Building moratorium is extended

April 13, 2005|by TARA REILLY

WASHINGTON COUNTY - A frustrated board of Washington County Commissioners voted Tuesday to extend a ban on major rural residential growth for six months effective immediately, after refusing to discuss a staff proposal that would have barred approval of new residential lots outright for a year.

Tuesday's 3-2 vote was the fourth time the commissioners extended the building moratorium, which originally was approved in October 2002 and was supposed to last for up to a year. The ban applies to rural subdivisions of six lots or more.

Commissioners President Gregory I. Snook and Commissioners James F. Kercheval and Doris J. Nipps supported the ban. Commissioners Vice President William J. Wivell and Commissioner John C. Munson voted against it.


The majority of the commissioners said their only choice was to approve the extension as they continue to struggle with how to deal with a growing county.

The commissioners have not yet decided on other options to control growth, such as the much-debated rural area rezoning. The rezoning, also known as downzoning, would limit the number of lots allowed in rural areas and affect approximately 250,000 acres.

The commissioners also are considering tightening the county's Adequate Public Facilities Ordinance (APFO) to limit growth.

In the meantime, the county's public schools are seeing rising enrollments. All but two of the county's 27 elementary schools are at 85 percent capacity or higher, the commissioners have said. Some schools are at more than 100 percent capacity, they said.

Munson, who became agitated over the discussion Tuesday to extend the moratorium, said he didn't care whether students had to sit in overcrowded classrooms.

He said prolonging the moratorium wouldn't be fair to county residents, and that the commissioners should let it expire and not put any restrictions on developers. Munson blamed the growing school enrollments on the Board of Education.

"Where are you going to put the kids, John?" if the moratorium were allowed to expire, Kercheval asked.

"I don't give a damn," Munson responded. "Let them redistrict them. They left theirselves get in this mess. They should've been looking at this years ago ... so let them dig them theirselves out."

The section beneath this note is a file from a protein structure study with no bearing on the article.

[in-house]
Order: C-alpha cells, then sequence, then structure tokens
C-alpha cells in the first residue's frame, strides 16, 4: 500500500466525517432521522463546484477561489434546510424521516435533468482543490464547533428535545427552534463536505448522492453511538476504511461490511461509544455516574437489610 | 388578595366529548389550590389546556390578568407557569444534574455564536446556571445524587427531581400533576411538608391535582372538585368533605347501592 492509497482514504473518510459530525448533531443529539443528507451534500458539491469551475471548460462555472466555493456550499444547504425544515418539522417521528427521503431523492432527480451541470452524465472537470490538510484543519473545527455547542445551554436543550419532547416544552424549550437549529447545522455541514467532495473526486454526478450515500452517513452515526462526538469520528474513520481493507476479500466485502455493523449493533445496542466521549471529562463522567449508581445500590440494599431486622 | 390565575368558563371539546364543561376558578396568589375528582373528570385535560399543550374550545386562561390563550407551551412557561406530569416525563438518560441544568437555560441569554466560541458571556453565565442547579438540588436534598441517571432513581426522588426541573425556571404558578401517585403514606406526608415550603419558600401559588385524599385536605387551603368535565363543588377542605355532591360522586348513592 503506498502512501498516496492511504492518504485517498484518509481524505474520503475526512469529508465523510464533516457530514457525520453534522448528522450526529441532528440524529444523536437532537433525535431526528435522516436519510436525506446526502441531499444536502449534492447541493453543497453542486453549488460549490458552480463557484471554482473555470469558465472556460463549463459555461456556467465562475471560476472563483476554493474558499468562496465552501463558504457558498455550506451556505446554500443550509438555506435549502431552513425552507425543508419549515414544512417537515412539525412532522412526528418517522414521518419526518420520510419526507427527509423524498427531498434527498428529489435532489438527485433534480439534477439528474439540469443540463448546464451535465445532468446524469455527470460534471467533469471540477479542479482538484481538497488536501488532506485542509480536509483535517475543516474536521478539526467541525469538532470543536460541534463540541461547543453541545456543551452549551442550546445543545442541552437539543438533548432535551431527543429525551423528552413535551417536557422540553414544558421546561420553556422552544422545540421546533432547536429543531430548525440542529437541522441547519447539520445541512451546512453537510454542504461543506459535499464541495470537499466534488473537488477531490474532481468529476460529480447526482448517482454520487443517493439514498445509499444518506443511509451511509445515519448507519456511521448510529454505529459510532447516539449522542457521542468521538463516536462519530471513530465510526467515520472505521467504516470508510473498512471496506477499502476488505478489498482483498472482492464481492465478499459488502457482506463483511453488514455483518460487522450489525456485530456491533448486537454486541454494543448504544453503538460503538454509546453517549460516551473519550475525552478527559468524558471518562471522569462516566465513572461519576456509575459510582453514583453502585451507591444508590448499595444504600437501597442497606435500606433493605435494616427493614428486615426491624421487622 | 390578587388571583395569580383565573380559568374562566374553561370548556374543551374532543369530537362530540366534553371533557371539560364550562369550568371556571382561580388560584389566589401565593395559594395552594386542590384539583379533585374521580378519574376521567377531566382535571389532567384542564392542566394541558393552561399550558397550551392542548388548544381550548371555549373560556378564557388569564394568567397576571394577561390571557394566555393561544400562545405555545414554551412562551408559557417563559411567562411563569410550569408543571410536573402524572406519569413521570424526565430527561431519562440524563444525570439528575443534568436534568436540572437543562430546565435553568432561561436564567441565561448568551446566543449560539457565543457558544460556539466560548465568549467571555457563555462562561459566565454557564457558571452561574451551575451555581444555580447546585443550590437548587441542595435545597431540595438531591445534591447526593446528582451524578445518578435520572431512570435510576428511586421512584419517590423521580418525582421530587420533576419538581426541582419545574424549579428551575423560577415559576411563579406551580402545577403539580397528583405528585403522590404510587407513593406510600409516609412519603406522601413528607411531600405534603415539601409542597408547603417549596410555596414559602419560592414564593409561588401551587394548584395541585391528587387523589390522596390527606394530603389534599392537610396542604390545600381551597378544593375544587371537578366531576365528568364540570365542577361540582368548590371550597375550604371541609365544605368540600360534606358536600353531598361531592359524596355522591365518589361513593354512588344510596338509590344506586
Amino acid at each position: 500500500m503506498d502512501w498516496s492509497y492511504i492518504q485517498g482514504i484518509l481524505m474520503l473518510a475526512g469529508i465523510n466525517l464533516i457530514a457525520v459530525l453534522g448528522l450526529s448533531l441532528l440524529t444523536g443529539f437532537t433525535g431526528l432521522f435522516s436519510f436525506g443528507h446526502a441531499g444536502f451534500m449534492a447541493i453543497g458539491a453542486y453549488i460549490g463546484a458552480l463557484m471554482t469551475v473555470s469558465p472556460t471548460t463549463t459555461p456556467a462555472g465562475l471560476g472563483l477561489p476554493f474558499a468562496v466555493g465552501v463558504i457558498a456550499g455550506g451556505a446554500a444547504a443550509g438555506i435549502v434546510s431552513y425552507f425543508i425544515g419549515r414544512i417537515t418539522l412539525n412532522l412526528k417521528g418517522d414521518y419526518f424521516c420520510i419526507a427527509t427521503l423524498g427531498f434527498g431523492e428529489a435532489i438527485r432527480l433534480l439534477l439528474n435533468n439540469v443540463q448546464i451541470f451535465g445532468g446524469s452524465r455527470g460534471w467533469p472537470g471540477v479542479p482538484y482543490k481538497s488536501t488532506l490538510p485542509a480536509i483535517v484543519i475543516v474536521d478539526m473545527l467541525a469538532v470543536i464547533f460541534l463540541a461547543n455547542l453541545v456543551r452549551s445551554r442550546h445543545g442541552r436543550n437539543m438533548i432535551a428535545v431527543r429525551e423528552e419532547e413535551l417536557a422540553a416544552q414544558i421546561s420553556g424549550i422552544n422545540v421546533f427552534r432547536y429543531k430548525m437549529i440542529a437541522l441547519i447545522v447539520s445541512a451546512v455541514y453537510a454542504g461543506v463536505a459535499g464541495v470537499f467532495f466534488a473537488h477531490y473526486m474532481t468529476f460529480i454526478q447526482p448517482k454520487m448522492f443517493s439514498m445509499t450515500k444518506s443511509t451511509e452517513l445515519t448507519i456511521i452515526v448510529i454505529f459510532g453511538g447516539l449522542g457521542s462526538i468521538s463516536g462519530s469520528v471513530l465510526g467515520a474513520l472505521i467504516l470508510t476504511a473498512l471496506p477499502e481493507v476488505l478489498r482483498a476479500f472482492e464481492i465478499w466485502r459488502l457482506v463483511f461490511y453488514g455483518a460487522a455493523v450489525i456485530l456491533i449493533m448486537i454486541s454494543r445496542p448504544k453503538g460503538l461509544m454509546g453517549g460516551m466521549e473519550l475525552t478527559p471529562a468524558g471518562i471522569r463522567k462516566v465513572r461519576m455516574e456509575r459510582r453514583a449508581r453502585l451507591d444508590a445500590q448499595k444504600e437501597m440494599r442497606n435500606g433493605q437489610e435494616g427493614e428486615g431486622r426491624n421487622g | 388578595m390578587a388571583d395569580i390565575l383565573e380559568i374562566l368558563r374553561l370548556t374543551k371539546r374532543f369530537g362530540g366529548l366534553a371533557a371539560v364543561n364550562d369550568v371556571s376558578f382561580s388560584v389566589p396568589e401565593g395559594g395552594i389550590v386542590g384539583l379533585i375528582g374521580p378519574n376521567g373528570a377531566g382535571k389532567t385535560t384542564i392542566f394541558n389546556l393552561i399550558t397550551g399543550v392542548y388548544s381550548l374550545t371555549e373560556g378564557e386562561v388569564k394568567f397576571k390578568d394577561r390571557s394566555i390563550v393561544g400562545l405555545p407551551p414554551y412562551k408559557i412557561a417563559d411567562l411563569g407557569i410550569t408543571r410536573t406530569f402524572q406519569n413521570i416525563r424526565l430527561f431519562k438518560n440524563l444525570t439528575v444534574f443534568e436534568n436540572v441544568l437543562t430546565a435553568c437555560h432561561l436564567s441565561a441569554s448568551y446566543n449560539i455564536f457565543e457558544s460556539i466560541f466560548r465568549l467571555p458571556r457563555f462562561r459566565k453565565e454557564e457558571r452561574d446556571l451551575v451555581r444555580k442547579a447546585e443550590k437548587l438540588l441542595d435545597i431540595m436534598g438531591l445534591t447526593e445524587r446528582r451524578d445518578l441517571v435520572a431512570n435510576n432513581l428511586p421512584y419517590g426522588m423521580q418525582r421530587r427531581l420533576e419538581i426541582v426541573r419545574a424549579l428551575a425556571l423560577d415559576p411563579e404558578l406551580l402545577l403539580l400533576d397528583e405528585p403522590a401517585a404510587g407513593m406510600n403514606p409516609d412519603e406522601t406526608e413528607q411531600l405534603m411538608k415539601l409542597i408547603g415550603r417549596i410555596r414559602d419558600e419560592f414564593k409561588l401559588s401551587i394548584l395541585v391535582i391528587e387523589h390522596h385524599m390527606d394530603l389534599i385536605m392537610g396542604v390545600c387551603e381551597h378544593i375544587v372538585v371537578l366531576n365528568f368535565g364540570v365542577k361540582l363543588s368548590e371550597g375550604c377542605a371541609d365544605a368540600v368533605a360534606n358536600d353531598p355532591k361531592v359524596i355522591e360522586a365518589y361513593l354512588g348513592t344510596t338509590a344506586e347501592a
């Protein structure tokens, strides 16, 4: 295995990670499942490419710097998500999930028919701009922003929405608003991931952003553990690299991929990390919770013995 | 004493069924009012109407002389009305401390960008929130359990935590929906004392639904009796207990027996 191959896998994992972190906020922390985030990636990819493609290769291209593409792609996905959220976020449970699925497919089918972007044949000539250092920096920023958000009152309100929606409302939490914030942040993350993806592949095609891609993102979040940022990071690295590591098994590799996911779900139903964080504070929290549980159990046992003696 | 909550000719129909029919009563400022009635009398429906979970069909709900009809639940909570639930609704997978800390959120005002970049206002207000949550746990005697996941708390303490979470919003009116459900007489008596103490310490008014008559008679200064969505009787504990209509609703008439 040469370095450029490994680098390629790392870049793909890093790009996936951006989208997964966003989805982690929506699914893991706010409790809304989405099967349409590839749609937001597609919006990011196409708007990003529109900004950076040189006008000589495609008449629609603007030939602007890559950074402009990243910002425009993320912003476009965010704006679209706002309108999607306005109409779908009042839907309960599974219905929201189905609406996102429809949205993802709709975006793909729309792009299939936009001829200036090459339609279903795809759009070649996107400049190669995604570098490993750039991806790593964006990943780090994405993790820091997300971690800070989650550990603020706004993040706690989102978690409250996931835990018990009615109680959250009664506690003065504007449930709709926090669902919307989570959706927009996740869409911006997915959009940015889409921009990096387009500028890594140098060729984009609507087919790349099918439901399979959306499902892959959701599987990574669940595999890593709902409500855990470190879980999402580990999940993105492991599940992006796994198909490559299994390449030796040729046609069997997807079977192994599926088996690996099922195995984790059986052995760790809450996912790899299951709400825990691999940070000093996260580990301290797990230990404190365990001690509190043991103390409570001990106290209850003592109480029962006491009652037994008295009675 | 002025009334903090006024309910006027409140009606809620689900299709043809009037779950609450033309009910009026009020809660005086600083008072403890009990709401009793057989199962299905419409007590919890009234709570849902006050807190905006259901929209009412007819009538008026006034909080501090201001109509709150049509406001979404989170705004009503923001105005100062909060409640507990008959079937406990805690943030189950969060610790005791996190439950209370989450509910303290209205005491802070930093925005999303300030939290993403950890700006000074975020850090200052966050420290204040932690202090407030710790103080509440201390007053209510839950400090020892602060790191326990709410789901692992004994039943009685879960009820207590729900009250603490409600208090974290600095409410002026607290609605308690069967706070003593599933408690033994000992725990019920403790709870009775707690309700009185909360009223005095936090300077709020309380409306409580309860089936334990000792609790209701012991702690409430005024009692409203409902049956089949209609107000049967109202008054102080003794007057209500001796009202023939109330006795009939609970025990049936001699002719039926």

"That's what I thought," Kercheval said.

Commissioner Doris J. Nipps, who took issue with Munson's statements, said the School Board has been trying to deal with growing enrollments.

Nipps, a former School Board member, said years ago the School Board asked the commissioners for more school construction money but was turned down repeatedly.

"We have to partner with the Board of Education to try to remedy (this situation)" Nipps said. "The people who are living in this county ... are entitled to decent facilities."

"To say open the flood gates and let anything happen anywhere ... I think would be irresponsible," Nipps said.

Nipps, however, said Tuesday was the last time she wanted to discuss extending the moratorium.

"I am so tired of this," she said. "I really am, and I would like to see the five of us move along ... We've got to get this thing wrapped up."

Wivell said he also was tired of discussing the moratorium and thought the county's APFO was a better way to limit growth. The APFO helps ensure that schools, roads and other infrastructure can appropriately handle increasing development.

In areas where schools are full, Wivell said the commissioners should deny the issuance of building permits - an ability they have under the APFO.

"If schools are at capacity, then we have to stop issuing building permits in those districts," Wivell said. "We have the authority to do it now."

Planning staff recommended that the commissioners not allow the final approval of any new residential lots for a year to curb school growth.

But Snook said the commissioners would not discuss that proposal.

After the meeting, Debi Turpin, executive director of the Home Builders Association of Washington County, said she wasn't thrilled with the moratorium's extension, but that it was better than what was proposed by the planning staff.

She said the moratorium has contributed to rising real estate prices in the county, because it's limiting the amount of land available for building while the demand for homes is going up.

"It's frustrating for everybody ... the commissioners, the development community and the builders," Turpin said.

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